Explicit Licenses. If you agree to an explicit license agreement before using a constructed language, you might be sued for breach.  These licenses though often are contracts of adhesion (take it or leave it contracts) and have a higher standard to meet when it comes to enforcing one-sided terms.  Still, explicit licenses make it much easier for a language inventor win the argument to their liking.

Derivative work. If I write a grammar book for a conlang and you write a novel in that conlang, under copyright law I might be able to sue you for creating a derivative work.  If you create a dictionary or another grammar book, you also might be sued.

Fan Fiction. If I write a story and you write a conlang that is spoken by characters in the story, you might be subject to legal action under all the theories being used to fight fan fiction, such as trademark, trade dress, copyright and so on.


Explicit License. Getting a permissive license or explict permission to do what copyright law normally do is a good defense.  This is the best defense of all.

Relexification. Fans of Loglan relexified (picked new words) and created Lojban.  Lojban is still a popular conlang, as conlangs go, and Loglan has become obscure.   This is not a fun defense because it means you can’t use the popular language, you have to go invent your own that is different enough from the original that it doesn’t impinge on the original language owners property rights.

Inaction of the Author.  If an author doesn’t defend their property rights, then they can lose the right to assert them anywhere.  Actually, not sure what the rules are on abandoned copyrights, here is one discussion.  This is not a very good defense, however I am pretty sure a language creator can’t be selective in who they enforce your rights against, under copyright law one can’t let some people create derivative works but prohibit others.  So in that sense, if the language creator passively allow some users to write stories in their conlang, but tries to prosecute the first person to write a competing  grammar textbook or dictionary in your language, they might not be able to prevail. 

No $$$. Authors get actual damages for copyright violations.  If you conlang is commercially worthless, you may have to resort to community exhortation to get the community to respect how you think your IP should be treated.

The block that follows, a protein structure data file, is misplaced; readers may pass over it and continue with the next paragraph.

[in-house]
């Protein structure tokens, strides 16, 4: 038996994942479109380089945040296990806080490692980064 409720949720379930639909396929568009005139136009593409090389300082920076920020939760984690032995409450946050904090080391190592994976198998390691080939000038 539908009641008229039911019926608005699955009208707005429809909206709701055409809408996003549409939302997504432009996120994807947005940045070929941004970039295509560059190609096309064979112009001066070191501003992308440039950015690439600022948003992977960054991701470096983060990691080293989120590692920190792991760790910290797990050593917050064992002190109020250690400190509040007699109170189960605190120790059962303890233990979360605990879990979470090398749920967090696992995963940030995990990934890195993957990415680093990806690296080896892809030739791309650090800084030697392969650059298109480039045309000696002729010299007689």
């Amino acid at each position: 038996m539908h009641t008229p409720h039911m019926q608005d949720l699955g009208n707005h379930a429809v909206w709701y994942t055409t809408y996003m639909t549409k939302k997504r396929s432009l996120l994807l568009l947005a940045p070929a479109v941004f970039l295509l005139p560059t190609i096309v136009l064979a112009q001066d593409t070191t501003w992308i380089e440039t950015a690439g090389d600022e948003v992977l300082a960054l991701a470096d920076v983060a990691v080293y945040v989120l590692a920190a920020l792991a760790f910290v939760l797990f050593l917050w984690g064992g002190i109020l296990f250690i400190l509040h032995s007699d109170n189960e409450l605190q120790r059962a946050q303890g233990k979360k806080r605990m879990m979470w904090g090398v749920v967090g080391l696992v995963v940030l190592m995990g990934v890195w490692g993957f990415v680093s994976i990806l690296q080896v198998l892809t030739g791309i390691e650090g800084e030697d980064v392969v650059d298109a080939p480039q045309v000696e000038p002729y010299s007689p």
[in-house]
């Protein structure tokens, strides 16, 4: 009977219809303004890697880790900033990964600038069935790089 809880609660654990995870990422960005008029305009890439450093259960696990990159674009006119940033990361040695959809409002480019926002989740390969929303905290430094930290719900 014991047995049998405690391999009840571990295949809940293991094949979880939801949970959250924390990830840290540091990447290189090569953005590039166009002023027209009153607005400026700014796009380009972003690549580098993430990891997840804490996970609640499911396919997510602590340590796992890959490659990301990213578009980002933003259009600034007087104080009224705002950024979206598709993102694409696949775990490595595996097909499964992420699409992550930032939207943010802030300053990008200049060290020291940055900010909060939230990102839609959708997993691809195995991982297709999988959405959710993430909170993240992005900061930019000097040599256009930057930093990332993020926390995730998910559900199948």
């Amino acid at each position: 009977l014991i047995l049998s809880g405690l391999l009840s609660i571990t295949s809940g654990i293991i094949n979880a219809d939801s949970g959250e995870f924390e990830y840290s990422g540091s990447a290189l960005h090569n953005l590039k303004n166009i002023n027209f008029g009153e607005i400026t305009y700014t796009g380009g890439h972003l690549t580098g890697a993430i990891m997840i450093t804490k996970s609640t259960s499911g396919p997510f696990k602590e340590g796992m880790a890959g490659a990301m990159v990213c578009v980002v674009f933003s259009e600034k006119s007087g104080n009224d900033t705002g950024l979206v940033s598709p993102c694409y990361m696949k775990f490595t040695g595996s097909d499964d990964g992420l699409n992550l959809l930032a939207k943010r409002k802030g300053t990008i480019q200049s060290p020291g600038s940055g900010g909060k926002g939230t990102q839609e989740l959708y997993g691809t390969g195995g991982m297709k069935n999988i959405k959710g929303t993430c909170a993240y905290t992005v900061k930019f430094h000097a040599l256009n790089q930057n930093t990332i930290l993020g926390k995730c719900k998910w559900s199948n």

Recommended Licenses for Conlangs

Creative Commons by Attribution, Share Alike.  Attribution provides a service to the users of the language, it helps point them to the standard.  If derivatives are prohibited, then one can’t really use the language without fear of legal action, especially if the language owner has deep pockets, like Lucas Films or Paramount Pictures.  If commercial use is prohibited, then no for sale magazines, newspapers or novels will be written in the conlang.

Share alike ensure that the language isn’t picked up by someone who wants to re-issue it under a more restrictive license and try to restrict people who are already using it. Share alike is also viral (the customers of your customers of your customers will have to follow them), so some people might be discourage from using a restrictive share alike license lest they impose burdensome terms on their users.

MIT Open Source License.  The MIT license was intended for software, which is kind of like grammar. The MIT license is a liability issue. If you write a conlang for air traffic controllers and they use it, leading to a horrible 50 airplane disaster due to a misunderstanding, the MIT license says the language inventor isn’t responsible.  A less outlandish scenario would be if flame wars among conlang hobbyists lead to fires and mayhem, the language inventor wouldn’t be responsible.

Copyright on Canonical Documents.  Copyright protect against wholesale copying (and many other things as listed above, like derivative works).  For example, the most likely source of money for an invented language will be selling grammar guides and dictionaries.  While prohibiting other people from writing derivative works (ie. competing grammar guides and dictionaries) would be counterproductive, letting some people copy the work of others, word for word and then profiting from it isn’t fair either.